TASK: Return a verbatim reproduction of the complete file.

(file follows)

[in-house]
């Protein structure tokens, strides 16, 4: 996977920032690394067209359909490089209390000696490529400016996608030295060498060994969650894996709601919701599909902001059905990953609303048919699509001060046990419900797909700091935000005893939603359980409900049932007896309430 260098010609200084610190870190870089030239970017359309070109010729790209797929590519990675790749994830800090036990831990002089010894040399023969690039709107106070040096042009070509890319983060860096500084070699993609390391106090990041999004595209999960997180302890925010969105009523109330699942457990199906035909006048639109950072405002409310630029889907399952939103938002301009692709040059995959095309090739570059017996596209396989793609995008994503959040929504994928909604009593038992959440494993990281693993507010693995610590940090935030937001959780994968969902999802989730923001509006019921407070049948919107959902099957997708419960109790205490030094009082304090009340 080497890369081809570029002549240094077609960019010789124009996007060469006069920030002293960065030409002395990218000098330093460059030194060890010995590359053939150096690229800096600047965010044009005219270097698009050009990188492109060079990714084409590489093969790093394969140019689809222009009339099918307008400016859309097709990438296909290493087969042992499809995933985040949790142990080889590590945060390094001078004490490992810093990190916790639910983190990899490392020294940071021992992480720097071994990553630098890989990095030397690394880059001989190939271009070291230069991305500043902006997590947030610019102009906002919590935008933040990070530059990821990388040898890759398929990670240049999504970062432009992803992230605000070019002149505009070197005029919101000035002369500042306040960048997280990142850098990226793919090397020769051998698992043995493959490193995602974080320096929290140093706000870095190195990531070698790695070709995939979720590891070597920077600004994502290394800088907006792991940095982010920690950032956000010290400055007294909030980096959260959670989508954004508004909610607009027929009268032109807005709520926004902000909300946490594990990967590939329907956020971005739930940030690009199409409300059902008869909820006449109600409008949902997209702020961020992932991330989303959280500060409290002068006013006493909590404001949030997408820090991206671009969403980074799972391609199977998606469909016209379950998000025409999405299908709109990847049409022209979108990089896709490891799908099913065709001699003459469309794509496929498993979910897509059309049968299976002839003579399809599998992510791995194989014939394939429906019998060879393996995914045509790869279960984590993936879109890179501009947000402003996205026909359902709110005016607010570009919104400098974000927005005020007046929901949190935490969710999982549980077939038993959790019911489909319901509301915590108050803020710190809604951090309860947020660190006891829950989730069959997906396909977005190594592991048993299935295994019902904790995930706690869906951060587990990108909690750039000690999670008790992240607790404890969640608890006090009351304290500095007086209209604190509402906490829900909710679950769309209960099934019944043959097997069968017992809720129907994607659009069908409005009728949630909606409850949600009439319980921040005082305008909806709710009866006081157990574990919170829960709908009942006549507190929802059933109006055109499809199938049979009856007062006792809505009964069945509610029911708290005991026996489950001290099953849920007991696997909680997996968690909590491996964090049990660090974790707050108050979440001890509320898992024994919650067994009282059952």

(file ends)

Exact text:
[in-house]
């Protein structure tokens, strides 16, 4: 996977920032690394067209359909490089209390000696490529400016996608030295060498060994969650894996709601919701599909902001059905990953609303048919699509001060046990419900797909700091935000005893939603359980409900049932007896309430 260098010609200084610190870190870089030239970017359309070109010729790209797929590519990675790749994830800090036990831990002089010894040399023969690039709107106070040096042009070509890319983060860096500084070699993609390391106090990041999004595209999960997180302890925010969105009523109330699942457990199906035909006048639109950072405002409310630029889907399952939103938002301009692709040059995959095309090739570059017996596209396989793609995008994503959040929504994928909604009593038992959440494993990281693993507010693995610590940090935030937001959780994968969902999802989730923001509006019921407070049948919107959902099957997708419960109790205490030094009082304090009340 080497890369081809570029002549240094077609960019010789124009996007060469006069920030002293960065030409002395990218000098330093460059030194060890010995590359053939150096690229800096600047965010044009005219270097698009050009990188492109060079990714084409590489093969790093394969140019689809222009009339099918307008400016859309097709990438296909290493087969042992499809995933985040949790142990080889590590945060390094001078004490490992810093990190916790639910983190990899490392020294940071021992992480720097071994990553630098890989990095030397690394880059001989190939271009070291230069991305500043902006997590947030610019102009906002919590935008933040990070530059990821990388040898890759398929990670240049999504970062432009992803992230605000070019002149505009070197005029919101000035002369500042306040960048997280990142850098990226793919090397020769051998698992043995493959490193995602974080320096929290140093706000870095190195990531070698790695070709995939979720590891070597920077600004994502290394800088907006792991940095982010920690950032956000010290400055007294909030980096959260959670989508954004508004909610607009027929009268032109807005709520926004902000909300946490594990990967590939329907956020971005739930940030690009199409409300059902008869909820006449109600409008949902997209702020961020992932991330989303959280500060409290002068006013006493909590404001949030997408820090991206671009969403980074799972391609199977998606469909016209379950998000025409999405299908709109990847049409022209979108990089896709490891799908099913065709001699003459469309794509496929498993979910897509059309049968299976002839003579399809599998992510791995194989014939394939429906019998060879393996995914045509790869279960984590993936879109890179501009947000402003996205026909359902709110005016607010570009919104400098974000927005005020007046929901949190935490969710999982549980077939038993959790019911489909319901509301915590108050803020710190809604951090309860947020660190006891829950989730069959997906396909977005190594592991048993299935295994019902904790995930706690869906951060587990990108909690750039000690999670008790992240607790404890969640608890006090009351304290500095007086209209604190509402906490829900909710679950769309209960099934019944043959097997069968017992809720129907994607659009069908409005009728949630909606409850949600009439319980921040005082305008909806709710009866006081157990574990919170829960709908009942006549507190929802059933109006055109499809199938049979009856007062006792809505009964069945509610029911708290005991026996489950001290099953849920007991696997909680997996968690909590491996964090049990660090974790707050108050979440001890509320898992024994919650067994009282059952």